Against strong industry opposition, the Senate has decided, 52 to 48, that the government should be allowed to learn whether its submerged lands offshore contain oil or gas before putting them up for lease.

The provision empowering the government to do exploratory drilling was added to a bill overhauling procedures for selling oil and gas drilling rights on the outer continental shelf extending 200 miles offshore. The Senate passed the bill by a vote of 59 to 18 last night. It is still in committee in the House.

Last year a similar bill was killed in the House by a 4-vote margin, largely because it would have given the government power to dill offshore.

Sen. Henry M. Jackson (D-Wash.) offered the amendment to restore language deleted by the Senate Energy Committee. He said there should be assurance of a fair return on sale of resources owned by all the people.

"The people have a right to know by impartial evidence what the assets are in a given area," Jackson said. "I do not think it should be left to the oil companies."

Sen. Dale Bumpers (D-Ark.) said the companies know when they bid for leases where they are likely to find gas or oil. The government should have some idea what its property is worth before taking bids, he said. Under present policy, Bumpers said, the industry "comes in with its eyes opne, puts blinders on the Secretary of Interior and says, "This is what it is worth.'"

Sen. J. Bennett Johnston (D-La.), who led the fight for the oil and gas industry in the Energy Committee, protested that Jackson's amendment would cost "billions" and would further delay production of oil and gas from submerged lands off the East Coast. It would be "absolutely insane" to replace "independent drillers with a government oil company," he said.

Both Virginia senators voted against th e amendment. Both Maryland senators voted forit.

The Senate also approved, 54 to 39, an amendment by Sen. John A. Durkin (D-N.H.) directing the administration to conduct an independent investigation, including drilling on-or-off-shore and on public and private land, if necessary to obtain reliable figures on the nation's oil and gas reserves. The government now relies on industry figures, and Congress has complained repeatedly that it should not have to rely on figures which might not always be reliable. For instance, there were charges last winter that nautral gas producers were holding back gas to win a higher price.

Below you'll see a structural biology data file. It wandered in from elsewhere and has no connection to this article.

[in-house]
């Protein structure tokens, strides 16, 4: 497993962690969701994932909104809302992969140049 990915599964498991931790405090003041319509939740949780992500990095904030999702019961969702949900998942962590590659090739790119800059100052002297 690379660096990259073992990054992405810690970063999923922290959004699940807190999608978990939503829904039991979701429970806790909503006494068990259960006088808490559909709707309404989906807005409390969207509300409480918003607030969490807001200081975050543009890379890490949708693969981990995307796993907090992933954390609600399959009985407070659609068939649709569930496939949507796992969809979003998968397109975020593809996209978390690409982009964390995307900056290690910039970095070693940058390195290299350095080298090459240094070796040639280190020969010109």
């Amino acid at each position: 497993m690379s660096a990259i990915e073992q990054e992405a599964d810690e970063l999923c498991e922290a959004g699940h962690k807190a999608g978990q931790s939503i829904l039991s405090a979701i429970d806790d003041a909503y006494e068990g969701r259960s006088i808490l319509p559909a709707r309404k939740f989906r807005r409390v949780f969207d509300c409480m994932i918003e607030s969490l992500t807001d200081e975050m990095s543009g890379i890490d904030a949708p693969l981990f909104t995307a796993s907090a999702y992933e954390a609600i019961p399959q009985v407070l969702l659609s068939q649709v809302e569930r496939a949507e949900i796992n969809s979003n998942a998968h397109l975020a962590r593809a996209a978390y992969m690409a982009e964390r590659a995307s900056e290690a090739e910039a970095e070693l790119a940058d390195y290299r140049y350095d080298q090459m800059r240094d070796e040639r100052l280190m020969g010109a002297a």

Sen. Clifford P. Hansen (R-Wyo.) said the Durkin amendment "represents a clear invasion of the rights of the private property owner."

The big oil companies suffered a setback when the Senate voted 57 to 33 to require that at least half the bids on offshore leases be by some method other than cash bonus, which is the current practice. Big oil now can win leases by bidding millions of dollars, which small operators can't match.

The Energy Committee has recommended that one-third of the bids be by an alternative method, such as agreeing to pay the government royalties on oil or gas discovered. This would permit a small operator to bid with no cash.

Johnston won approval of an amendment providing that the government should decide by lot which underwater tracts should be bid on by which method.

The Senate also cut down from $100 million to $75 million annual payments to coastal states to reimburse them for the environmental and other adverse impacts of offshore drilling. Most of the money would go to Louisiana.

The purpose of the bill is to provide more competition and otherwise see to it that the government gets its money's worth in selling offshore drilling rights.

The bill would give coastal states a large say in in offshore drilling policy, create a new oil spill liability system under which lessees where the spill occurred must pay clean-up costs and up to $35 million in damages, and require leaseholders to file exploration as well as development and production plans so state and federal government will know what they plan to do at each stage.

The bill also would require lessees to display "due diligence" in drilling and not sit on their leases waiting for a price increase.

Meanwhile, the House Ad Hoc Energy Committee agreed that next Wednesday it will begin a review of President Carter's energy package as approved piecemeal by five different House committees. The plan calls for a six-day study to vote on amendments that the coordinating committee may offer on the House floor. The bill is to be voted on by the House during the first week of August, if the schedule holds.

The bill is expected to go to the House floor under an arrangement that will limit the number of amendments that may be offered. But Republicans were assured by leadership spokesmen that amendments would be allowed on major issues such as price controls on natural gas.